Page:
We begin Wakenhyrst in 1966 knowing that Maud’s father, Edmund has been detained in an asylum for years. We are told that one summer day he butchered the first person he saw while Maud looked on. We (the reader) don’t know who he killed and we (the reader but also the other characters) don’t know why he killed them and in such a horrible manner.
But Maud is here to tell us. Her home is in a state of disrepair and so, as an old woman, she is finally selling her story. What unfurls is Maud’s life told by her and interspersed with extracts from her father’s diary which helps paint a picture of what he was like but also what life must have been like living with him.
Remember when I said this about books where you know the ending – If done properly this can be such a hook as people (me) feed desperately on anticipation and try to work out exactly how the story will unfold.
So was it done properly? Oh yes, I like to think so.
But look – if you’re after the gothic horror/ gothic ghost story that marketing seem to be painting this story as then you’re not going to get it.
This is more a tale of what has gone wrong in a young woman’s fraught life. Now Maud is such a riveting character which is a good thing as this story about her life is told through her eyes.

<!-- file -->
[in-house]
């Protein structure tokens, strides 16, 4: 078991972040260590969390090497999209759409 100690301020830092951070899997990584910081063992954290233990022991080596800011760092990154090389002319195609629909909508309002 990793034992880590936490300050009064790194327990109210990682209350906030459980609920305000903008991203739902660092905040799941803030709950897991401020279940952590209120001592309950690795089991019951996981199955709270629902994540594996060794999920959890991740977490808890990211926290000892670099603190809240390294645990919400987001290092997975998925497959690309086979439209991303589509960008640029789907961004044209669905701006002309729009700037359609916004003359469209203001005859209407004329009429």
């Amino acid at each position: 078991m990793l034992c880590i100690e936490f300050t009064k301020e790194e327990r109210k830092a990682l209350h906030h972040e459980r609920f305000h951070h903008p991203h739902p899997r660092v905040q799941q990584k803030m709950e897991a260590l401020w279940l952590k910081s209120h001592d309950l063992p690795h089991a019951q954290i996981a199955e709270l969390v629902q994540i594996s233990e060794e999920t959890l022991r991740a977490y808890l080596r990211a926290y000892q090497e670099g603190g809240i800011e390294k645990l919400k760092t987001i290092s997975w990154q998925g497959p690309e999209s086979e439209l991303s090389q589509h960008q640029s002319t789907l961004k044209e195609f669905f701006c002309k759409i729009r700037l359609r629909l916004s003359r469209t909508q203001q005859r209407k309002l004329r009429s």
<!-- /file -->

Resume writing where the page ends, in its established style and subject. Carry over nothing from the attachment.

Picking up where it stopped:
Maud is an intelligent, repressed child who remains an intelligent, repressed young woman but as she grows so does her sense of injustice at the way the world treats certain people. As this sense of injustice grows so does her anger and she uses her anger and intelligence to survive life as best she can.
As Maud navigates these paths of life, simultaneously her father is navigating some completely different paths. When you read her father’s diary entries (entries Maud has also read) you see the depth of what a hateful, privileged, misogynist he truly is.
It’s also via these diary entries that we see his descent into madness.
Now we never fully understand exactly what causes this. Is it mental illness exacerbated by the constant consumption of religious material depicting hell? Is it religious fanaticism taken far too far? Is someone gas-lighting him? Is there something truly disturbing out there in the fen? Or is it a combination of all those things?